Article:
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Beginning in the 2022-23 academic year, House Bill 2030 would require high schoolers to pass the civics portion of the United States’ naturalization test in order to graduate.
“Unfortunately, too many of our students graduate high school without basic knowledge of how our nation was founded or how our system of government works,” said House Speaker Pro Tempore Terry O’Donnell in a press release. “This legislation would help correct that, leading to a more engaged and informed electorate in the future.”
For a state that has consistently ranked in the bottom 10 states in education, penalizing students for something a majority of Americans would not be able to pass seems counterproductive.
According to a report by The Woodrow Wilson National Fellowship Foundation, about 39 percent of Americans can pass a multiple choice test with questions taken from the U.S. Citizenship test. Two-thirds of Americans would not pass the test required to become a U.S. citizen.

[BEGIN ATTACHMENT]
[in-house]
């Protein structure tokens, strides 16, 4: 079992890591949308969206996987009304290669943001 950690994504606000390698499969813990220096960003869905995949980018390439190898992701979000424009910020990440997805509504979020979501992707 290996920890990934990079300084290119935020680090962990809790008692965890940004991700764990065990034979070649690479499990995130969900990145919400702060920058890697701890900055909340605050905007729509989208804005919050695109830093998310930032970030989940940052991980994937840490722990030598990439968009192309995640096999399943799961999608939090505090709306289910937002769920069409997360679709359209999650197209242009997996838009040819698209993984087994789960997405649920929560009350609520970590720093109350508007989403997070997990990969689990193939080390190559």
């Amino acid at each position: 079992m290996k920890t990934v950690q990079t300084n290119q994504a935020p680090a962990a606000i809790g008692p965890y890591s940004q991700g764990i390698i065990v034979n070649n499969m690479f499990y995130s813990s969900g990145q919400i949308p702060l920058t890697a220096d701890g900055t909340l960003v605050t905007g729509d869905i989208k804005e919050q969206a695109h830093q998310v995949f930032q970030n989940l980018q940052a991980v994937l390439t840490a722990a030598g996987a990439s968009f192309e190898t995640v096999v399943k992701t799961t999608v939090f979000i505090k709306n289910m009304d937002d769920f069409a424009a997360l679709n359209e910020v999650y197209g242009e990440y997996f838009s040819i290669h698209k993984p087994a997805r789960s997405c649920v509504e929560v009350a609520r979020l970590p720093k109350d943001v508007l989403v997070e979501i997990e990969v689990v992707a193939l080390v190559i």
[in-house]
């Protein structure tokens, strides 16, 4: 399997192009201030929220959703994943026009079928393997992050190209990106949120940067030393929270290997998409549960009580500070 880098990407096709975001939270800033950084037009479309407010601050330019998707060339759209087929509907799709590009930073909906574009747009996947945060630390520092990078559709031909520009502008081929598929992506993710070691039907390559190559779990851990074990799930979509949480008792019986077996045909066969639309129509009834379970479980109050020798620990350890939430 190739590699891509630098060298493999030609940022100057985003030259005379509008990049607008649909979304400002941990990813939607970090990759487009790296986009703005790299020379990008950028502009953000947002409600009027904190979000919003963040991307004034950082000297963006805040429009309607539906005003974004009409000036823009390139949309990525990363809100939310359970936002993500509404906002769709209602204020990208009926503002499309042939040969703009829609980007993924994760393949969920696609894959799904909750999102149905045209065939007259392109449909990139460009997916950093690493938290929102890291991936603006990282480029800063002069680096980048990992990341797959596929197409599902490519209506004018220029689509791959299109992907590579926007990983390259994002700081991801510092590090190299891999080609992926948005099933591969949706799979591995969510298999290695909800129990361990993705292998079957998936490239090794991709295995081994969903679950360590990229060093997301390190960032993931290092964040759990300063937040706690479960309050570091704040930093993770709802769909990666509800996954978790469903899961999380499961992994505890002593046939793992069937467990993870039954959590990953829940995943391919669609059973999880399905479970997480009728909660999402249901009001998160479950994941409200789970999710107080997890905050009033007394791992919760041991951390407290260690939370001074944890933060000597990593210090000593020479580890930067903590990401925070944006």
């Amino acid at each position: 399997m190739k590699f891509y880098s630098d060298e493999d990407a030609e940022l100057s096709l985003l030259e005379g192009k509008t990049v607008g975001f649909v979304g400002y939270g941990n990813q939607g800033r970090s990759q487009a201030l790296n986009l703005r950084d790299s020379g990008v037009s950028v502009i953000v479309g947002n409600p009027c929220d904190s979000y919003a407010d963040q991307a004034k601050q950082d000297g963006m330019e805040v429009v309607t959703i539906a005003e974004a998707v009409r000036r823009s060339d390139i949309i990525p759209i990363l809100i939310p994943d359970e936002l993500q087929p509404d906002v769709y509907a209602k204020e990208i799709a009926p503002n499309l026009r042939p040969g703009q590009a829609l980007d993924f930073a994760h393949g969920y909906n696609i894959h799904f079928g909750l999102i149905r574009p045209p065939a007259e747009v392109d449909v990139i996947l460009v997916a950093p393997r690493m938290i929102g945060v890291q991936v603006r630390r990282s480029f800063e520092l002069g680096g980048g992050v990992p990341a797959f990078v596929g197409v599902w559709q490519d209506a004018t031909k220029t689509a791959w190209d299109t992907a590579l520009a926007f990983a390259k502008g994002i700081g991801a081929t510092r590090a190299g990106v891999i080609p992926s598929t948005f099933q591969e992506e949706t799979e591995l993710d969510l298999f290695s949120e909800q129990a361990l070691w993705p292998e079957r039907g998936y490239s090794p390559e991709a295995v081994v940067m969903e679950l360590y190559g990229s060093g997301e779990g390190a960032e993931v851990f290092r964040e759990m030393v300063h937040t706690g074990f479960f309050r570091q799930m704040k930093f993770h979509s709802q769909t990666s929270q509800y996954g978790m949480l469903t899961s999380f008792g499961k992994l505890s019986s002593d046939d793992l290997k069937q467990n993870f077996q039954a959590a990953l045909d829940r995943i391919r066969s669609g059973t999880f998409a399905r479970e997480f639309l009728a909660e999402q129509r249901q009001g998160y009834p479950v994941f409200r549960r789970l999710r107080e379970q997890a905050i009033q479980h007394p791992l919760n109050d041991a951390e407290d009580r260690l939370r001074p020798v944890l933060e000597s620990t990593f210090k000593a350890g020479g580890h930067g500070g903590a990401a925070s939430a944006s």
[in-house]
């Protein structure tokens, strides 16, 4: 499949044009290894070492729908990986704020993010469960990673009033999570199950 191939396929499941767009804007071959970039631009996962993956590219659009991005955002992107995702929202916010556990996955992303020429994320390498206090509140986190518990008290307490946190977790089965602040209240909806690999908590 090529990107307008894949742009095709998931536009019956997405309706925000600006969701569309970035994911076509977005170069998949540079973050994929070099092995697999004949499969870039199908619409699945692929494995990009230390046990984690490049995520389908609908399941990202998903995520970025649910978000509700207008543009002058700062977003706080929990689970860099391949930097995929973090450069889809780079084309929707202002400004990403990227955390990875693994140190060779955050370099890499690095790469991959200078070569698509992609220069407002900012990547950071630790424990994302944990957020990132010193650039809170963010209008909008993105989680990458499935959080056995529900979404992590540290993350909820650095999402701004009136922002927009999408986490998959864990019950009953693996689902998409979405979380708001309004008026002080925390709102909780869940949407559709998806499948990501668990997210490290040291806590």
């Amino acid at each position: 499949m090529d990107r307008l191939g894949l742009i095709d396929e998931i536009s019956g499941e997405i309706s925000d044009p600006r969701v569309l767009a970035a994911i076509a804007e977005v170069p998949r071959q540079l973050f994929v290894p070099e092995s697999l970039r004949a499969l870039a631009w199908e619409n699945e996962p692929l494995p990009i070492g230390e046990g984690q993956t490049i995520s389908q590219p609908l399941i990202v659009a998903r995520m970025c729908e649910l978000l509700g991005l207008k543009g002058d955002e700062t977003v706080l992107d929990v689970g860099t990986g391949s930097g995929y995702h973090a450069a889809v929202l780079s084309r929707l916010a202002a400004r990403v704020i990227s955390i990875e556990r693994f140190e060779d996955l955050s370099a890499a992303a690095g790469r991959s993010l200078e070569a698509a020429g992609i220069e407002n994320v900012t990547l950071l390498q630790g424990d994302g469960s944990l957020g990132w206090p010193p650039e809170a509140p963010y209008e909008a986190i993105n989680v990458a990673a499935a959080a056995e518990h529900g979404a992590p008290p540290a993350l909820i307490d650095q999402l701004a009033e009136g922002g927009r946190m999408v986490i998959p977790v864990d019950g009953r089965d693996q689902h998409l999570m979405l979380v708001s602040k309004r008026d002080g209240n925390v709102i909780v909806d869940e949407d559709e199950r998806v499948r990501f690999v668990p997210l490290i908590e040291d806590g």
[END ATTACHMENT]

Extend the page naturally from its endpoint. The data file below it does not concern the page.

Politicians seem eager to throw another standardized test requirement at students in order to graduate. Meanwhile, our state government seems less concerned with improving our education funding and supporting our low-income communities.
Oklahoma has been doing a disservice to it’s students for some time now, specifically it’s students of color. Before the pandemic even hit, Oklahoma was forced to close down and combine elementary schools for lack of funding. The state was even considering a four-day school week.
So before they add more tests and requirements to our students’ plates, our politicians need to do their part in ensuring our schools are getting adequate funding and work to raise Oklahoma’s education standing compared to other states.